Election 2012: How do debate performance and post-debate spin impact projections?

 

The election is 26 days away and both candidates are campaigning in full-force, emphasizing on swing states where some claim it’s still anyone’s game (see current projections here). The initial Presidential debate took place Tuesday, October 3rddrawing a crowd of 58 million viewers and breaking all records on Twitter receiving 10.3 million tweets in the 90-minute timeframe (illustrated in an infographic here). 

Prior to Tuesday’s debate, many analysts projected the President had a 71 percent chance of victory with Romney having a 24 percent chance of unseating the incumbent. Post-debate polls revealed Obama’s odds plummeted eight percentage points while Romney’s chances increased to 32 percent. 

During the debate, the President appeared apathetic at times and annoyed at having to defend reasoning behind his policies. The Obama of the 2008 campaign, filled with fervor for debate and a “Yes WE can!” attitude, is surely not the man who appeared in Denver. Post-debate reports criticized Obama to the point of saying, “He doesn’t seem to mind the prospect of being a one-term president.” Obama’s responses seemed weak and he didn’t offer any epiphany on new strategy, rather gave a “stay the course” message when most Americans realize his budget has been rejected by Congress.

Romney on the other hand, made great and somewhat unexpected strides in public perception. Unlike past public appearances and speeches, Romney was practiced and well-messaged. He set-forth a clear action plan and offered tactics for implementation while poking holes in, what conservatives claim is the President’s failing record. This marks the first time most citizens, journalists and politicos have described Romney as Presidential.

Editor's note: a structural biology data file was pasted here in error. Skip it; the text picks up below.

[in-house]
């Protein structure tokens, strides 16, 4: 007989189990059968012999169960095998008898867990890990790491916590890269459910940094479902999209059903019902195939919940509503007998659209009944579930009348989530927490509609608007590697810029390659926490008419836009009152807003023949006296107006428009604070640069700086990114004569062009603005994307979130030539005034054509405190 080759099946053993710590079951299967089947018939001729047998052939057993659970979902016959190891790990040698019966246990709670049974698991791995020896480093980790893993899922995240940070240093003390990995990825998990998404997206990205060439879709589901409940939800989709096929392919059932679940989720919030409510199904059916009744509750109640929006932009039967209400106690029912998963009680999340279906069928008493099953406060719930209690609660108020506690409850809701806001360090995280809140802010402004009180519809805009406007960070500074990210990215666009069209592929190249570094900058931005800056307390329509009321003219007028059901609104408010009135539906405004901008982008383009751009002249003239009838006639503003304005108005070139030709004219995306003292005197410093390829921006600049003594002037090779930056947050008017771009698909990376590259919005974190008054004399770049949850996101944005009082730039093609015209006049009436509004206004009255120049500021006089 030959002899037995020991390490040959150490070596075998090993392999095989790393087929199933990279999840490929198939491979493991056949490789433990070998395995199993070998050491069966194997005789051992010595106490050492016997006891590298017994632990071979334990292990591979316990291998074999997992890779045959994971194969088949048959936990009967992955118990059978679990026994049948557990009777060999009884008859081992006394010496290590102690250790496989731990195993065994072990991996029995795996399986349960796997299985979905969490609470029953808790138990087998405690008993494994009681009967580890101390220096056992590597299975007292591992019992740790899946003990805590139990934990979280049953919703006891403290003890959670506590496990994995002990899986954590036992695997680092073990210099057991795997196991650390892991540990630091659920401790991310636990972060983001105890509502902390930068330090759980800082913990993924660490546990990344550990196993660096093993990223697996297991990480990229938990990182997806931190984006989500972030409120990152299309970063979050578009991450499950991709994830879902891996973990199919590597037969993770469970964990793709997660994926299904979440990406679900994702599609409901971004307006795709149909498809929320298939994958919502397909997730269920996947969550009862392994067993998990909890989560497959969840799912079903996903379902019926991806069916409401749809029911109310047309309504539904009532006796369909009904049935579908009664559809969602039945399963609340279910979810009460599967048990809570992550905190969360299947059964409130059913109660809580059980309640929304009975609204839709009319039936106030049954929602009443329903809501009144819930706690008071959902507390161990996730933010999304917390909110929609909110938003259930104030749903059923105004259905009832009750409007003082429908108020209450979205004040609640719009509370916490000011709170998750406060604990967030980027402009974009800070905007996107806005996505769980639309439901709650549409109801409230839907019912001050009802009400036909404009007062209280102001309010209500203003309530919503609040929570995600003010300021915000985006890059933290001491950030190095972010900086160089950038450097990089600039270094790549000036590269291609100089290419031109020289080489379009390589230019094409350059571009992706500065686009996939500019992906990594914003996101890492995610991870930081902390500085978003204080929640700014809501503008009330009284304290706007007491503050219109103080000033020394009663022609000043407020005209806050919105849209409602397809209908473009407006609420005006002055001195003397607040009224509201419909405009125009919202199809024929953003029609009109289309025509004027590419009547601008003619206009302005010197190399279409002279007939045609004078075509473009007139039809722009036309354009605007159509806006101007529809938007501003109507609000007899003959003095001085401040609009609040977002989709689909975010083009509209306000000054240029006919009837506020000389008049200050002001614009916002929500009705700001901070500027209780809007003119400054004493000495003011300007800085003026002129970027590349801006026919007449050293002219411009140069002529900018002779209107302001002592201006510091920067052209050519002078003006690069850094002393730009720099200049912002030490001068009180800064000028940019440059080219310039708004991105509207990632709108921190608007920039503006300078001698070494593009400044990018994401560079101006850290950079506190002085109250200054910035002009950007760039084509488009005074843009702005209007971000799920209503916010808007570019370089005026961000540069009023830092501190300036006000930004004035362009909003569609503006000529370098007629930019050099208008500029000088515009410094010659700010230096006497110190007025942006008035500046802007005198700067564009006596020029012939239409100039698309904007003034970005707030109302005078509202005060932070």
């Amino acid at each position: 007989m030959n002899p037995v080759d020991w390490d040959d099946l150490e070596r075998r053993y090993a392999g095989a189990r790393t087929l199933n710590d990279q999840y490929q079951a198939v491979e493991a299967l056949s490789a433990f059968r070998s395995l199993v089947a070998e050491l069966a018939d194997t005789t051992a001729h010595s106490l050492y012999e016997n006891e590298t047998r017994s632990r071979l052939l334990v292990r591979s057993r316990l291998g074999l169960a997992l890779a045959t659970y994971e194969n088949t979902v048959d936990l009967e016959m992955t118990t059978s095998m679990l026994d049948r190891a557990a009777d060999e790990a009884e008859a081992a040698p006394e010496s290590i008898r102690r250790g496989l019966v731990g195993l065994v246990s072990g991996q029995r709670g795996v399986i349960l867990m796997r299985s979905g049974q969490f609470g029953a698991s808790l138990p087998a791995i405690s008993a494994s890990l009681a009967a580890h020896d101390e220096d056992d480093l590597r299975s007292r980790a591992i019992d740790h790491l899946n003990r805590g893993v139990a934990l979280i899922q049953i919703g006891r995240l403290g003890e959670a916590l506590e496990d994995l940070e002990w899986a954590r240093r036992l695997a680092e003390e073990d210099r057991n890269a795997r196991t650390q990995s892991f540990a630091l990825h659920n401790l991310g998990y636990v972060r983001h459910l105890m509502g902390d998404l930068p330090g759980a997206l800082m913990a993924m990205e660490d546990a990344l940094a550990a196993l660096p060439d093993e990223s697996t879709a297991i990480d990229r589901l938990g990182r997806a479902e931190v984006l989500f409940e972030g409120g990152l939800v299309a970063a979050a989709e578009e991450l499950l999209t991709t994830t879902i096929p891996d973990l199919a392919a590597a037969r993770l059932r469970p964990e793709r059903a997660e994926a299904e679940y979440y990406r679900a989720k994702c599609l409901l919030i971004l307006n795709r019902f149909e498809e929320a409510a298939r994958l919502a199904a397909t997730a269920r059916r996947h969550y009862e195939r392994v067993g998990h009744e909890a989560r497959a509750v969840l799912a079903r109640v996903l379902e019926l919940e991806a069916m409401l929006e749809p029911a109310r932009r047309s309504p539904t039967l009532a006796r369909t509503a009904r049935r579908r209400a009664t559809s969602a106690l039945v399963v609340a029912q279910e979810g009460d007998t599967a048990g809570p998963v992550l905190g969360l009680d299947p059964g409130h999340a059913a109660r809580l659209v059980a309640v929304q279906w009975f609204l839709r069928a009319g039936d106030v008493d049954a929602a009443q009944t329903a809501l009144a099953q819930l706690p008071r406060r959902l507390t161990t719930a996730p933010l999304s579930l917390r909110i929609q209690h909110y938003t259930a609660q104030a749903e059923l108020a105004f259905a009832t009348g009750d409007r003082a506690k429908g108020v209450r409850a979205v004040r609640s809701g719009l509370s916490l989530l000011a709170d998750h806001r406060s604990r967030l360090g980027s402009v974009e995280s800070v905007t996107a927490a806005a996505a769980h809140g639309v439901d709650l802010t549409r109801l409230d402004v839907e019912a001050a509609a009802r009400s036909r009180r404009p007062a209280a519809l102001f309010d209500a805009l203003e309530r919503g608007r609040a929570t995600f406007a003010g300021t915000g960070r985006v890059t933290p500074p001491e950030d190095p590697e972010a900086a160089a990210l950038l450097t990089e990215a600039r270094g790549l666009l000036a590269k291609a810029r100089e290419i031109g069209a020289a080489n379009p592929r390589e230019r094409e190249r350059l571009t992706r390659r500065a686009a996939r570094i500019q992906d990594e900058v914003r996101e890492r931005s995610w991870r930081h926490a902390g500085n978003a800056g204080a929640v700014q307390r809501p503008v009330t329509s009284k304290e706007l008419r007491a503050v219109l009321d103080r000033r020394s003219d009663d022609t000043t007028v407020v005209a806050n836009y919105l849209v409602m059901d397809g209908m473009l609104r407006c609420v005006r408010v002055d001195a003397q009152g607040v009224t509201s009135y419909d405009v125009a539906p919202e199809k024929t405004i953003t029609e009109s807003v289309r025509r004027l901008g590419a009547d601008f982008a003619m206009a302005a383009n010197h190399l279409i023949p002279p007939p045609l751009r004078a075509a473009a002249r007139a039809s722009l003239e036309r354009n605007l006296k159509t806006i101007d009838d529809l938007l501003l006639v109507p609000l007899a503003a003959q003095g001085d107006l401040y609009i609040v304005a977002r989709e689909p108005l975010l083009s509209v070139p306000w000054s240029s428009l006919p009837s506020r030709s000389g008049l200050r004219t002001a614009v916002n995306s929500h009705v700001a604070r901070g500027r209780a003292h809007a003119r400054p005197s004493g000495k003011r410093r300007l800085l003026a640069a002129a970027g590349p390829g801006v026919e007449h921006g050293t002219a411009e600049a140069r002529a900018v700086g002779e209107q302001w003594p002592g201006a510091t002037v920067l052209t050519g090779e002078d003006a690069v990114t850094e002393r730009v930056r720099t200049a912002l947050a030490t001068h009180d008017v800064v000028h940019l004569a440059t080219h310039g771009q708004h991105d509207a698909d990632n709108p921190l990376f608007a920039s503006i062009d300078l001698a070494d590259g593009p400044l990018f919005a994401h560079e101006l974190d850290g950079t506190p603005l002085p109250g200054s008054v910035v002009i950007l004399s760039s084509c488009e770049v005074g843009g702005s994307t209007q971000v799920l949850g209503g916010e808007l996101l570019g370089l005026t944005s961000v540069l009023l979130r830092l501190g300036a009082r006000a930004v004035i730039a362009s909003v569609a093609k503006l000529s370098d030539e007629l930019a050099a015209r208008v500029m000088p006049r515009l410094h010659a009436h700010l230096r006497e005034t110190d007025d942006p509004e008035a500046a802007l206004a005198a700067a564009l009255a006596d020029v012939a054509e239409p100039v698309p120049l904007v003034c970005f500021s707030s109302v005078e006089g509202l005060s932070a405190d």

These are the realities of the debate; however, what is often more important than realities is post-debate performance spin as it is these catchy messages most Americans remember. The President’s top advisor, David Axelrod, said Romney’s debate performance was very good theatrics and failed to provide details for his plans and proposal to fulfill campaign promises. While Ed Gillespie, Romney’s senior advisor, retorted the former governor did provide substantial detail and offered “a very fact-based critique” of current Obama policies.

Seeking to capitalize on these critiques, both camps released ads and videos the day following the debate. Romney’s team released a nearly two-minute video. It uses scenes of main-street America cut with excerpts of Romney’s debate dialogue set against a symphonic melody. All of these tactics strategically employed to evoke emotion. The Obama team released a 30-second ad cutting Romney’s debate comments with top-level media criticisms claiming Romney isn’t trustworthy or answering the tough questions. 

Two Presidential debates and one Vice Presidential debate remain. This is a paramount time for both parties as the world is tuned in to the issues as well as appearances and attitudes of both candidates. We can expect Romney and Obama to step-up their game and increase spin. The American people have made it clear they are looking for progress in the economy, healthcare, jobs and the national deficit. In order to win this election, the candidates will need to satisfactorily answer tough policy questions and set-forth clear steps to attaining progress.